Future Vegetarians/genetic engineering
Jun 12, 1998 10:45 PM
by Thoa Thi-Kim Tran
>>>Here is an ethical question I have been thinking about:
>>>If in the future geneticists are able to grow meat in a laboratory and the
>>>meat is identical to say a steak but never existed as part of a living
>>>animal, would it be ok to eat it?
>>My main concern about eating meat is the suffering of an animal. Since no
>>animal was killed, I say it's okay to eat the meat. Of course, if someone
>>is against genetic engineering, s/he would refrain from eating created meat
>>for that reason. Since I don't generalize all genetic engineering as bad,
>>I find no harm in using genetic engineering to grow meat. If people would
>>eat genetically engineered meat instead of butchering animals, then the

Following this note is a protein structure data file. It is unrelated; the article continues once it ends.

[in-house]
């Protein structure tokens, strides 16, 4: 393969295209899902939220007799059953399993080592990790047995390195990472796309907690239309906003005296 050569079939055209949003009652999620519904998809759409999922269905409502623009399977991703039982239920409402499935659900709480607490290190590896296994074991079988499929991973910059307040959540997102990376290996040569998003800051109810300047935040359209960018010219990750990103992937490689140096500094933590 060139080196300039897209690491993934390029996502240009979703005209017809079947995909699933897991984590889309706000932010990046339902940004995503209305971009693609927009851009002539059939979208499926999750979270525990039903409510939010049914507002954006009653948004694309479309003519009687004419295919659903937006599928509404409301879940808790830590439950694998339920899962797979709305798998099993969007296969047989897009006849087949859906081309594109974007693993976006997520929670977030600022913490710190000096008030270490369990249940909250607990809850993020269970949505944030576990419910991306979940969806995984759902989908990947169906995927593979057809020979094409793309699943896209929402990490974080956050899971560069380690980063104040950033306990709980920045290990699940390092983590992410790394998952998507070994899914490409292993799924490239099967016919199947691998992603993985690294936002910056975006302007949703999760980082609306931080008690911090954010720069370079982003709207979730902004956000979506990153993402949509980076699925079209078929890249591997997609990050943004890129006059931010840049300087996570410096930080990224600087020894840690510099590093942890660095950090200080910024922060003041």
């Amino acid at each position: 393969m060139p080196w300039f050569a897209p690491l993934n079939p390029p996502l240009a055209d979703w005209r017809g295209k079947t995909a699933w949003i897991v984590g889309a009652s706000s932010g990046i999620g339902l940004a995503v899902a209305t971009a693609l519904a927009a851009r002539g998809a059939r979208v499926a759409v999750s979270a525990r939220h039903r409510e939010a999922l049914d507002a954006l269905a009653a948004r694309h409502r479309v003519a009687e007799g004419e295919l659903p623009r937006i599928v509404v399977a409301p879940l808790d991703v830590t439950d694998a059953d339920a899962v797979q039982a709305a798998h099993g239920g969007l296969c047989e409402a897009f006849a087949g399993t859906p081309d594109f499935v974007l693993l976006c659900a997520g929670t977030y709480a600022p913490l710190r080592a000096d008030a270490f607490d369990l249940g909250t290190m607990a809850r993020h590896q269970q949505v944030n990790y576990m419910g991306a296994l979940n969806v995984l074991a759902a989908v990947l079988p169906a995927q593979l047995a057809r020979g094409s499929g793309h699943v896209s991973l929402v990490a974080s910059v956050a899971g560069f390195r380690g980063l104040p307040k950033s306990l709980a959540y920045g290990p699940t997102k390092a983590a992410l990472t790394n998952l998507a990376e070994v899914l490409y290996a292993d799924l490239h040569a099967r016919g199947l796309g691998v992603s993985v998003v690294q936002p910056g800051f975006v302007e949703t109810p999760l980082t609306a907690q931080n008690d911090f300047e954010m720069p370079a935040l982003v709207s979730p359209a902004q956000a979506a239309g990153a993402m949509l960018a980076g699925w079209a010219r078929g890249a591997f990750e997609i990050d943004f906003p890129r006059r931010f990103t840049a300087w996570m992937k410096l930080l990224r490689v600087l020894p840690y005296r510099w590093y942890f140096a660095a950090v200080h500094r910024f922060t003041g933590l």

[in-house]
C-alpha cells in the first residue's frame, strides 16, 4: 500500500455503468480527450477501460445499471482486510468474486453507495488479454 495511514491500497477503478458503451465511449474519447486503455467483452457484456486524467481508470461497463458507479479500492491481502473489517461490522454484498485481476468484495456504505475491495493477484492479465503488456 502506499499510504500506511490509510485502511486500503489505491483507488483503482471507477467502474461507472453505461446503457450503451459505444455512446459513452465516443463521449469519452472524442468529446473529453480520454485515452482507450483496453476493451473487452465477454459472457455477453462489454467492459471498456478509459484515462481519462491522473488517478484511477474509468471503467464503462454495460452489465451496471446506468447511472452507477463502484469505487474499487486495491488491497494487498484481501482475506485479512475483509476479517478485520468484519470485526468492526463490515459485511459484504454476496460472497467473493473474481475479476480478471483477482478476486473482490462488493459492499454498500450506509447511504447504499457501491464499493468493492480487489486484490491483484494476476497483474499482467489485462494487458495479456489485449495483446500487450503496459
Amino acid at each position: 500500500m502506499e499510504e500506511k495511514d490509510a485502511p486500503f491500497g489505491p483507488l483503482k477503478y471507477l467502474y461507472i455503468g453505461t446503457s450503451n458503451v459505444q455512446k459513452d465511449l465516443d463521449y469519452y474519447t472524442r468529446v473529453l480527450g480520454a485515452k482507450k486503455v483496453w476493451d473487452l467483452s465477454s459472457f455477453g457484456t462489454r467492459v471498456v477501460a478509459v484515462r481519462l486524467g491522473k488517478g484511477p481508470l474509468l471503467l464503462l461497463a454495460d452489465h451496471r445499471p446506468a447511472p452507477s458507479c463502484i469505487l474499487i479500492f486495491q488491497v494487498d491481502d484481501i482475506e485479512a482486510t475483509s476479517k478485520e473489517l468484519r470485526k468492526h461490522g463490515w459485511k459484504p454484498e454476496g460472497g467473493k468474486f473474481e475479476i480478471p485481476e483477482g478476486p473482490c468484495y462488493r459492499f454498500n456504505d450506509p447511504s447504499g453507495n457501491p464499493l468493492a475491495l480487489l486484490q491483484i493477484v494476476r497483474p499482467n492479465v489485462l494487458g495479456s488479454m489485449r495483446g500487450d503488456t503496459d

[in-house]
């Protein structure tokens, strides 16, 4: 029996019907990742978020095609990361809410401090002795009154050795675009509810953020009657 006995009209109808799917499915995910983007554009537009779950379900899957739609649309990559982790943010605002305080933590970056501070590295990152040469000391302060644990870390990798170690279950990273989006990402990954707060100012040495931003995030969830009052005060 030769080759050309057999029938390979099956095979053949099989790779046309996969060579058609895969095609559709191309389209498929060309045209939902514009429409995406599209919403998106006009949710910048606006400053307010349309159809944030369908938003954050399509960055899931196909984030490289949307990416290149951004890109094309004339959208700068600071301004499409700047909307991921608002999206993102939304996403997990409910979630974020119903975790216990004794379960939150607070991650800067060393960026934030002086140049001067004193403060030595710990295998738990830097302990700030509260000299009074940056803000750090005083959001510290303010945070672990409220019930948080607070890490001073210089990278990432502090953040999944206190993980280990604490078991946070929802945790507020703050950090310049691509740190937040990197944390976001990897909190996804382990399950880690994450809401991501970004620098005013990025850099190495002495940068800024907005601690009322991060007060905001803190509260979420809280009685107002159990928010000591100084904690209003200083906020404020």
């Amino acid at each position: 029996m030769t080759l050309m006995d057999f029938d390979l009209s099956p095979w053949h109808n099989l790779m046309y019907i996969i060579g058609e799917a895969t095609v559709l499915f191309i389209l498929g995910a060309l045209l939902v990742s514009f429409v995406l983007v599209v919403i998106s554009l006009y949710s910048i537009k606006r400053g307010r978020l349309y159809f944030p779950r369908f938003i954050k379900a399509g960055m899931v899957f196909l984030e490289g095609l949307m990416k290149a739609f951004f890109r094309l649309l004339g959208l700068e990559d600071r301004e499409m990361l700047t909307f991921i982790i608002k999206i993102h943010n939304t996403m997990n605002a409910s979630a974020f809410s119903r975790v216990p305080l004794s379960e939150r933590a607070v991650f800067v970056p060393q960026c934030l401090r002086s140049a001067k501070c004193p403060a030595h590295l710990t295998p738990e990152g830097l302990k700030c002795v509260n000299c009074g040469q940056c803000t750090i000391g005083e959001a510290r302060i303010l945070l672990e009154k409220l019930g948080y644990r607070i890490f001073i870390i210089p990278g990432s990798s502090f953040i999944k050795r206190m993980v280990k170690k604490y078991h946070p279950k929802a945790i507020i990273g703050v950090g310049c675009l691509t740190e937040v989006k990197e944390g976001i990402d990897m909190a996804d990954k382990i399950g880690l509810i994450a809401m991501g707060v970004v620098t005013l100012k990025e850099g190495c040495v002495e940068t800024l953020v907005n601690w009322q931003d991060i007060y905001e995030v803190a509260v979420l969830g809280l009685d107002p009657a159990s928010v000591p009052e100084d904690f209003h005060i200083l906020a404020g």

>>purpose is good. Imagine the hunger that could be wiped out in this world!
>May be that's how the world hunger is going to be solved.
This brings me to a question. Is it ethical to clone humans, but
maintaining only the lower brain function for the preservation of the body,
for body parts? If you could see nothing wrong with genetically engineered
meat, then why would you object to cloned body parts? My main argument is
that there is a major difference between the two process. A mass of meat
had its potential as a mass of meat and could not be anything more than a
mass of meat. A human clone, however, started out from conception as a
potential full human. It is only by harmful manipulation that its brain
did not develop. Do you only cherish a life's present existence, or do you
also cherish its potential? I suppose that's why some people eliminate
eating eggs along with eating anything crawling and alive.
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